In a major shakeup of President Obamaâ€™s foreign-policy inner circle, Tom Donilon, the national security adviser, is resigning and will be replaced by Susan E. Rice, the American ambassador to the United Nations, White House officials said on Tuesday. [New York Times]
BREAKING this morning is news that two liberal interventionist females will be announced today by President Obama, both joining his national security team. Susan Rice, the bain of Republican existence on Benghazi, will take her place as the President’s national security advisor, a position that doesn’t require confirmation, which she would not get. Samantha Power will be nominated for U.N. Ambassador, the position Susan Rice now holds.
Both Susan Rice and Samantha Power were advocates for the intervention in Libya, which was part of what convinced then Secretary Hillary Clinton to become an advocate for the bombing.
Samantha Power got into trouble in the 2007-2008 primary season for calling Clinton a “monster,” but that is very old news and stale water under a very sturdy bridge. Power’s posts on WhiteHouse.gov will give you an idea of who she is.
She is the Pulitzer Prize winning author of “A Problem from Hell”: America and the Age of Genocide (2002) and Chasing the Flame: Sergio Viera de Mello and the Fight to Save the World (2008), the basis for the award-winning HBO documentary, “Sergio.” She is also the recent editor, with Derek Chollet, of The Unquiet American: Richard Holbrooke in the World (2011). Power has served as a columnist at Time Magazine and, in her journalism, has reported from such places as Bosnia, East Timor, Kosovo, Rwanda, Sudan, and Zimbabwe, and contributed regularly to the New Yorker Magazine, the New York Review of Books, and the New Republic.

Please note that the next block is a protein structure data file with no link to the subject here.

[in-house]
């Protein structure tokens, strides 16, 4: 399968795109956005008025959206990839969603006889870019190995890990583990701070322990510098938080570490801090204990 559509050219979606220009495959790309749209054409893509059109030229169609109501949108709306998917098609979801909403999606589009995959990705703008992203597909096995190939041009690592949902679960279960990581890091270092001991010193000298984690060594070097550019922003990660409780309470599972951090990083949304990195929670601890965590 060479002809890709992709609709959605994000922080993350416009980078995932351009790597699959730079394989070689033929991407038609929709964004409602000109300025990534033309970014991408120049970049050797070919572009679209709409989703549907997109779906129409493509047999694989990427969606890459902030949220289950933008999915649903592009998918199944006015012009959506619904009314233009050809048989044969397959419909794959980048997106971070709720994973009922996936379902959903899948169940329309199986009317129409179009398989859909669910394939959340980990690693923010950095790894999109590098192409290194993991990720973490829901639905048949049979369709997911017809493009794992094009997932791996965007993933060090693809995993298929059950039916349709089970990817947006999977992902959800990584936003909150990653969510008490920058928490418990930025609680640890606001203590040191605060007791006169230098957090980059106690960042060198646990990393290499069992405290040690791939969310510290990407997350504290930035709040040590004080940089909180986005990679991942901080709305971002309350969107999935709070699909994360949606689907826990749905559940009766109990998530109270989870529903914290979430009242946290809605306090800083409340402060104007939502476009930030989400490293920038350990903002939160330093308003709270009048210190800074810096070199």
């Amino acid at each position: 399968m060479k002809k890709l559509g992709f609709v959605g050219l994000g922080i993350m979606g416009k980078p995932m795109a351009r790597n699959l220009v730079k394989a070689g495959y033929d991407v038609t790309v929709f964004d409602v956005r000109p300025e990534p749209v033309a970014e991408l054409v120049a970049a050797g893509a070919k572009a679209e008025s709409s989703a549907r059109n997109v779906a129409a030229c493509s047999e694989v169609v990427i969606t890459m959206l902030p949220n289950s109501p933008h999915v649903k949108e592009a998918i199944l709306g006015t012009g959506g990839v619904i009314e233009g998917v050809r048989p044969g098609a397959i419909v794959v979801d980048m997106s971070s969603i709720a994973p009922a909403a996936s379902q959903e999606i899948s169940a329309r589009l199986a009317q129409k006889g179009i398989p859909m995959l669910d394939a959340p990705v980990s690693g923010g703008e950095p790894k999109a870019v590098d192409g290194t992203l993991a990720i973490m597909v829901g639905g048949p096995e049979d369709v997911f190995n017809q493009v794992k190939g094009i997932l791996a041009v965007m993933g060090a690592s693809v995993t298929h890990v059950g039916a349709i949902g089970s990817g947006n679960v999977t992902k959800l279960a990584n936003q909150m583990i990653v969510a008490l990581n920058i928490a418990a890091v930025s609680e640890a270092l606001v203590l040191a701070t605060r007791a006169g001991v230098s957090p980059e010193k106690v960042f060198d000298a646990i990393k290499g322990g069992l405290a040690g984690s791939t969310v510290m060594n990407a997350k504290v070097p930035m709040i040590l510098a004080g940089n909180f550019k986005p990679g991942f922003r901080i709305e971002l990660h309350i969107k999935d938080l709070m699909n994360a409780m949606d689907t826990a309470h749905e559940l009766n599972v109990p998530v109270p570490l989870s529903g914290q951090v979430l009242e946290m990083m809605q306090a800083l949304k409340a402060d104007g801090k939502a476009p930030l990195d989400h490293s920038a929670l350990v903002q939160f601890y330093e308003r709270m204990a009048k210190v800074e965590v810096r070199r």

Susan Rice is very close to President Obama, someone he trusts. She’s not had a very good run as U.N. Ambassador, but is smart, capable, but, unfortunately, a liberal interventionist in thinking.
If you look at Samantha Power’s resume, there are few people more suited for the job of U.N. ambassador. She, too, believes in military power more than I think is wise, and is not part of the new thinking of economic development and private – public partnerships to solve diplomatic challenges.
As we’ve seen over the years he’s been in office, whatever Barack Obama’s anti war Iraq speech meant to his candidacy, it is a far memory to the way he’s prosecuted his commander in chief duties. A better tell of the kind of president he would be was his promise during the 2008 primary debates that he would cross a country’s sovereign borders to kill Osama bin Laden.
President Obama has performed the job of commander in chief like former President Bill Clinton would have done, minus the focus Clinton had on Middle East peace and the capital he spent to achieve it. A conservative, middle of the road, anti progressive, utilizing deference to Congress instead of pushing his own position, Obama’s interventionist penchant has ruled, his drone policy a signature legacy.
With Susan Rice in the White House, what President Obama decides to do on Syria is the most important decision in the short-term. If using the Libya model, with adjustments, we’ll have yet another abysmal move towards old style national security that simply isn’t working.
President Obama drives his own national security policy. So if you want to know how much Samantha Power and Susan Rice will change what’s been policy since he arrived at 1600 Pennsylvania Avenue, I’d say it’s business as usual, just with new faces.